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A Practical Commentary On Holy Scripture by Frederick Justus Knecht D.D.

[Mat. 27:57. Mark 15:42. Luke 23:50. John 19:38]

IN order that the bodies of those who were crucified might not remain on the Cross during the Sabbath, the soldiers came and broke the legs of the two thieves, but coming to Jesus, they found Him already dead. Hence there was no need to break His legs. Fearing, however, that some vestige of life might still remain in Him, one of the soldiers pierced His side with a spear, and immediately blood and water came forth.

There was among the secret disciples of Jesus a rich man named Joseph of Arimathea, a member of the council. He went to Pilate and asked for the Body of Jesus, that he might bury it. Pilate granted his request. Then Joseph, together with Nicodemus, took down the Sacred Body from the Cross, and wrapped it up, with costly aromatic spices, in a linen shroud.

It so happened that Joseph had a garden near the place where Jesus was crucified, and in the garden was a new sepulchre, hewn from the rock, wherein no one had yet been buried. In this they laid the Body of Jesus, and rolled a great stone to the door of the sepulchre (Fig. 92).

 

Fig. 92. Church of the Holy Sepulchre at Jerusalem. (Phot. Dr. Trenkler & Co., Leipzig.)

On the following day, the chief priests and the Pharisees went to Pilate and said: “Sir, we have remembered that that seducer said, while He was yet alive: ‘After three days I will rise again.’ Command, therefore, the sepulchre to be guarded until the third day, lest His disciples come and steal Him away, and say to the people: ‘He is risen from the dead’.” Pilate gave them guards to watch the sepulchre, and they moreover sealed the stone.

The Soul of Jesus Christ, immediately after His Death, went to Limbo, to announce to the spirits of the just the glad tidings that the work of Redemption was accomplished, and that they would soon ascend with Him to heaven. It was for this reason that our Lord said to the penitent thief: “This day shalt thou be with Me in paradise.” Our Lord’s Divinity was inseparably joined to His Soul.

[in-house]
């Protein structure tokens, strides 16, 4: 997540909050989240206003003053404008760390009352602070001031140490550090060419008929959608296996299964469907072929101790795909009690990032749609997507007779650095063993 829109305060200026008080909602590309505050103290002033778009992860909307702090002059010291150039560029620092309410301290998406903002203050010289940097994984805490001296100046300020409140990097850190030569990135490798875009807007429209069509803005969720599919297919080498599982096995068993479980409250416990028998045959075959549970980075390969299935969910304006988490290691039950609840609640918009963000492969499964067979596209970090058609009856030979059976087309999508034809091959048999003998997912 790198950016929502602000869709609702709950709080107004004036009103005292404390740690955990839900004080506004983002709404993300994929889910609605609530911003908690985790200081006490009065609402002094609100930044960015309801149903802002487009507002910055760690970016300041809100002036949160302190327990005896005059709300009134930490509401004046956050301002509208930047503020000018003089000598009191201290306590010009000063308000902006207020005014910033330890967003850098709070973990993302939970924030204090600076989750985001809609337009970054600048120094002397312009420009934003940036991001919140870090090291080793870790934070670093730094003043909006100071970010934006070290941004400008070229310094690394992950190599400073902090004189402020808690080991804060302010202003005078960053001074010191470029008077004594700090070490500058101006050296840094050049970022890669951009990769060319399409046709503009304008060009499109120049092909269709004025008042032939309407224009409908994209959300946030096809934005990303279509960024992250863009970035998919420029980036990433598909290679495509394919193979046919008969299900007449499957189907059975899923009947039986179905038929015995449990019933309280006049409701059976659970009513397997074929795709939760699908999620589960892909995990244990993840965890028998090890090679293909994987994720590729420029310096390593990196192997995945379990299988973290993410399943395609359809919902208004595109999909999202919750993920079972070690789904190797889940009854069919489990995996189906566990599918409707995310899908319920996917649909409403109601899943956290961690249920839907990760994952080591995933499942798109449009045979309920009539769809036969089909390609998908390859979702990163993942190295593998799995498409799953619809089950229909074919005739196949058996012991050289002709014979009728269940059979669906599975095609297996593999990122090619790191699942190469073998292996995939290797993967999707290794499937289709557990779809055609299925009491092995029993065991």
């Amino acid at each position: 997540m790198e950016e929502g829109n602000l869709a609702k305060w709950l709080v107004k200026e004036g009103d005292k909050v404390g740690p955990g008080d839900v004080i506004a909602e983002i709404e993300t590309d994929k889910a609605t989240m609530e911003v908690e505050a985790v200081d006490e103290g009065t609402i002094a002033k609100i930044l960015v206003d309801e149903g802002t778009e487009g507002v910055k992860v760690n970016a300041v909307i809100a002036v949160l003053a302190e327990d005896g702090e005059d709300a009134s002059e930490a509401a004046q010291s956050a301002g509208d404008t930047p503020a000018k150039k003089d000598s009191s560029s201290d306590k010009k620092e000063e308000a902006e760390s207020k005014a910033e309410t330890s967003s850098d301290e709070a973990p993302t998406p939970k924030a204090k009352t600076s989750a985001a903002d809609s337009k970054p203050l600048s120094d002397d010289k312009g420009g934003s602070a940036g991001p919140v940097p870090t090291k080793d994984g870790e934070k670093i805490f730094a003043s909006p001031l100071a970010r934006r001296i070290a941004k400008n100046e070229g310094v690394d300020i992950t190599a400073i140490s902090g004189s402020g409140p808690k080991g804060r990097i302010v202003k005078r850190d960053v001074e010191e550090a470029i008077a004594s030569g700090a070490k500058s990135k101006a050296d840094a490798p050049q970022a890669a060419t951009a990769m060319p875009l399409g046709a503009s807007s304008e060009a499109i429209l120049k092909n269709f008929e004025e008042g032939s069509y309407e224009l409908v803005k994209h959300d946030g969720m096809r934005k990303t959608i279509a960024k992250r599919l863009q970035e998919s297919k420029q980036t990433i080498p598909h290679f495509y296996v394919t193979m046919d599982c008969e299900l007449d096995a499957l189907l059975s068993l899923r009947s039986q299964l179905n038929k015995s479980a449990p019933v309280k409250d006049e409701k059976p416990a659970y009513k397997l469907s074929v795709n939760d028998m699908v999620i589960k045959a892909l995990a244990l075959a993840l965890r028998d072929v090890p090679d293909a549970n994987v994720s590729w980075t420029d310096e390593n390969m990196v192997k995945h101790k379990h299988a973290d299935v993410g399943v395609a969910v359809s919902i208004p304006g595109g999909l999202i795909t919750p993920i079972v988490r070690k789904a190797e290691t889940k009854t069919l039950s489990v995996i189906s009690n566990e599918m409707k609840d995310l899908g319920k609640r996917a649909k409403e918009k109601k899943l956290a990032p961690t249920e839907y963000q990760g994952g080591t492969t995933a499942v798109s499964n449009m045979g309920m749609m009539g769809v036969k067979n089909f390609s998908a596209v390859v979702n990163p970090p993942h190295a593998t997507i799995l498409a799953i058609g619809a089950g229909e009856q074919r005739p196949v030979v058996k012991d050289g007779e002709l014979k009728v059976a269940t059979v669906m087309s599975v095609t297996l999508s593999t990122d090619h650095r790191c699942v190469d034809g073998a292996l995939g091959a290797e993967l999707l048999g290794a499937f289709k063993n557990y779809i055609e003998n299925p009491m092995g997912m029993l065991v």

Our Paschal Lamb. Our Divine Saviour, crucified on the Jewish paschal feast, is the true Paschal Lamb; and therefore St. Paul says: “Christ, our Pasch, is sacrificed” (1 Cor. 5:7). No bone of the typical lamb might be broken (Old Test. XXXIII), and this law was meant to typify that no bone would be broken of the true Paschal Lamb, our Redeemer. This, as you have read, came to pass.

The Sacred Heart of Jesus. God did not suffer the bones of His crucified Son to be broken; and in order that no one might attribute this fact to chance, He announced, fifteen hundred years before, by the type of the paschal lamb, that it would be so. Why, then, did God permit the Sacred Body of His Only-Begotten Son to be pierced with a lance, and His Sacred Heart to be laid open? The Crucifixion being such an all-important event to the whole world, each circumstance of it, however small, must have a meaning, and have been provided for in the plan of Redemption; so that the lance-thrust which transfixed the Sacred Heart must in the wisdom of God have been meant to serve some special end. The end was this: a) to confirm our faith; b) to kindle our love.

a) The wound inflicted by the lance was, by its nature, absolutely mortal, and left no possible room for doubt that our Lord really did die on the Cross, and that, consequently, His Resurrection was really and truly an awakening from death to life.

b) When the lance pierced the Heart of Jesus, Blood and Water flowed out. Our Blessed Saviour, therefore, shed His Heart’s Blood for us, thereby giving us the greatest proof of His love. It was the love of the Sacred Heart of Jesus which impelled Him to suffer all the pain and shame that He endured, and to die for us on the Cross; so now, after His Body was completely covered with wounds, and had been tortured to death, He willed further to give His very Heart’s Blood for us, and permitted it to be pierced, so that it might pour out its last drops of Blood for us. The Church speaks thus in her Office for the Feast of the Sacred Heart of Jesus: “For this was His Heart pierced, that we by means of this visible wound might perceive the invisible wound of His love. How could this love be better proved than by allowing His Heart to be wounded by the lance? Who could help loving this Heart thus wounded?” “Sacred Heart of Jesus, I implore grace to love Thee more and more.”

The Blood and the Water which flowed from the opened Side of Jesus are figures of the holiest and the most indispensable of the Sacraments, namely the Most Holy Sacrament of the Altar, and of Baptism. These two Sacraments (and with these two greatest, the other five also) proceeded from the Sacred Heart of Jesus, for it was the love of His Sacred Heart which moved Him to institute these Sacraments for our salvation. In this sense, therefore, the Sacred Heart of Jesus is the source of all sacramental grace.